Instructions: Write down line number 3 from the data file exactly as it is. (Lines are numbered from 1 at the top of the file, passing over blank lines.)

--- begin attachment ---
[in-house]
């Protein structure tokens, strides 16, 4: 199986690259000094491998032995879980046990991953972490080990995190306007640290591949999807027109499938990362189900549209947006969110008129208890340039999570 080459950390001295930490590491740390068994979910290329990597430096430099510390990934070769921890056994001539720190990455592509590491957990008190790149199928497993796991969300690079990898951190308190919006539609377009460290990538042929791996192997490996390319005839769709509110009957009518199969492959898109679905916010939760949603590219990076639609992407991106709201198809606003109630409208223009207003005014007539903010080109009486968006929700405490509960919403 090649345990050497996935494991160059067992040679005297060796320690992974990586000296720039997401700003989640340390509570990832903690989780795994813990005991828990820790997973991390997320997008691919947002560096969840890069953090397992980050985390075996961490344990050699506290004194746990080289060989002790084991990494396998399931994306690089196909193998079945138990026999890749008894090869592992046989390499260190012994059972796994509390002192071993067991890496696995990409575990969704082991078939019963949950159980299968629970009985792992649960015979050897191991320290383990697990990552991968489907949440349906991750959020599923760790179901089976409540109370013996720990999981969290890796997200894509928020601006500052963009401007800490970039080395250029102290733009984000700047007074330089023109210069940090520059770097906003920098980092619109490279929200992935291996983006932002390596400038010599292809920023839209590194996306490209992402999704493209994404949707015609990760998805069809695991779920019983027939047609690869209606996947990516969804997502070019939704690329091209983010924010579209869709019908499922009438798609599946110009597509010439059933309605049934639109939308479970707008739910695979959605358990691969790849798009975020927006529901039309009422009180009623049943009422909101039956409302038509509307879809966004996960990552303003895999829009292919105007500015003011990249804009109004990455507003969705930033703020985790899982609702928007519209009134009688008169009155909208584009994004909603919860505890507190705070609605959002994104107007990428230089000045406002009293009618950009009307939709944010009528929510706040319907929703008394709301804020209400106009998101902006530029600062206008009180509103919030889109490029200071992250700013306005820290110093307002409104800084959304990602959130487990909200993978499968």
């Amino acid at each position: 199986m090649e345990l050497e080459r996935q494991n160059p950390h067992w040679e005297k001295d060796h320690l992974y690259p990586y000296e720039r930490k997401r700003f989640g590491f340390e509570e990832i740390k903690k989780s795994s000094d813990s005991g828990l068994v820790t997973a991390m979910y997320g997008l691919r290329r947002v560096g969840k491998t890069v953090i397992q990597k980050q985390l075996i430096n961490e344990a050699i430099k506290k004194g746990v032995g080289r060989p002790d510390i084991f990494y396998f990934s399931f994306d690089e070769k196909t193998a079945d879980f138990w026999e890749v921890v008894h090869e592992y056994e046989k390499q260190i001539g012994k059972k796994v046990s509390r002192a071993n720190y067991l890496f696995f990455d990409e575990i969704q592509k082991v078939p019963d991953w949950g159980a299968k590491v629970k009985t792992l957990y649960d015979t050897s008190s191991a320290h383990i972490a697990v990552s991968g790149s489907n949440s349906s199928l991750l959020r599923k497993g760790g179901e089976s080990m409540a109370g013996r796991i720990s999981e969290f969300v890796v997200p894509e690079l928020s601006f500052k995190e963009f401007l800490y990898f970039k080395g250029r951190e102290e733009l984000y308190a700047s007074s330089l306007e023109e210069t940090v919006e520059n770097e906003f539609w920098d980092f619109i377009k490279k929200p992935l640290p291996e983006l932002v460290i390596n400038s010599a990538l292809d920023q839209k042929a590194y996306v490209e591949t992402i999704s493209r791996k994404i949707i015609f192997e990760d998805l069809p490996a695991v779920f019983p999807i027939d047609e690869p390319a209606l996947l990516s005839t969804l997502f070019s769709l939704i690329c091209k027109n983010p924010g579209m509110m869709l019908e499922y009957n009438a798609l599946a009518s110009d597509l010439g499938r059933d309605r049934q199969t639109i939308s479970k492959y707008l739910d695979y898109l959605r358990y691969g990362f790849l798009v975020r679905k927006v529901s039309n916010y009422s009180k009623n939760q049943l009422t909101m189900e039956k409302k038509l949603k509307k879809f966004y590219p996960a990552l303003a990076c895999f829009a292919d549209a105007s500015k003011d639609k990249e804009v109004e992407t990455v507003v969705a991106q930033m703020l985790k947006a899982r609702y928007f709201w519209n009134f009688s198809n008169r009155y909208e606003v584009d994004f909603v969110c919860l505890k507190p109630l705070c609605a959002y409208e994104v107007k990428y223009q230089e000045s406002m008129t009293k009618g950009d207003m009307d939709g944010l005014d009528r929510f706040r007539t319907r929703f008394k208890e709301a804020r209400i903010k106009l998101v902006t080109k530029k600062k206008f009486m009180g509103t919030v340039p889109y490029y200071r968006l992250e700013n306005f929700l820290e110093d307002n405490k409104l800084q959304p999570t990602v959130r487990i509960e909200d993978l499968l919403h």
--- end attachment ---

């Amino acid at each position: 199986m090649e345990l050497e080459r996935q494991n160059p950390h067992w040679e005297k001295d060796h320690l992974y690259p990586y000296e720039r930490k997401r700003f989640g590491f340390e509570e990832i740390k903690k989780s795994s000094d813990s005991g828990l068994v820790t997973a991390m979910y997320g997008l691919r290329r947002v560096g969840k491998t890069v953090i397992q990597k980050q985390l075996i430096n961490e344990a050699i430099k506290k004194g746990v032995g080289r060989p002790d510390i084991f990494y396998f990934s399931f994306d690089e070769k196909t193998a079945d879980f138990w026999e890749v921890v008894h090869e592992y056994e046989k390499q260190i001539g012994k059972k796994v046990s509390r002192a071993n720190y067991l890496f696995f990455d990409e575990i969704q592509k082991v078939p019963d991953w949950g159980a299968k590491v629970k009985t792992l957990y649960d015979t050897s008190s191991a320290h383990i972490a697990v990552s991968g790149s489907n949440s349906s199928l991750l959020r599923k497993g760790g179901e089976s080990m409540a109370g013996r796991i720990s999981e969290f969300v890796v997200p894509e690079l928020s601006f500052k995190e963009f401007l800490y990898f970039k080395g250029r951190e102290e733009l984000y308190a700047s007074s330089l306007e023109e210069t940090v919006e520059n770097e906003f539609w920098d980092f619109i377009k490279k929200p992935l640290p291996e983006l932002v460290i390596n400038s010599a990538l292809d920023q839209k042929a590194y996306v490209e591949t992402i999704s493209r791996k994404i949707i015609f192997e990760d998805l069809p490996a695991v779920f019983p999807i027939d047609e690869p390319a209606l996947l990516s005839t969804l997502f070019s769709l939704i690329c091209k027109n983010p924010g579209m509110m869709l019908e499922y009957n009438a798609l599946a009518s110009d597509l010439g499938r059933d309605r049934q199969t639109i939308s479970k492959y707008l739910d695979y898109l959605r358990y691969g990362f790849l798009v975020r679905k927006v529901s039309n916010y009422s009180k009623n939760q049943l009422t909101m189900e039956k409302k038509l949603k509307k879809f966004y590219p996960a990552l303003a990076c895999f829009a292919d549209a105007s500015k003011d639609k990249e804009v109004e992407t990455v507003v969705a991106q930033m703020l985790k947006a899982r609702y928007f709201w519209n009134f009688s198809n008169r009155y909208e606003v584009d994004f909603v969110c919860l505890k507190p109630l705070c609605a959002y409208e994104v107007k990428y223009q230089e000045s406002m008129t009293k009618g950009d207003m009307d939709g944010l005014d009528r929510f706040r007539t319907r929703f008394k208890e709301a804020r209400i903010k106009l998101v902006t080109k530029k600062k206008f009486m009180g509103t919030v340039p889109y490029y200071r968006l992250e700013n306005f929700l820290e110093d307002n405490k409104l800084q959304p999570t990602v959130r487990i509960e909200d993978l499968l919403h």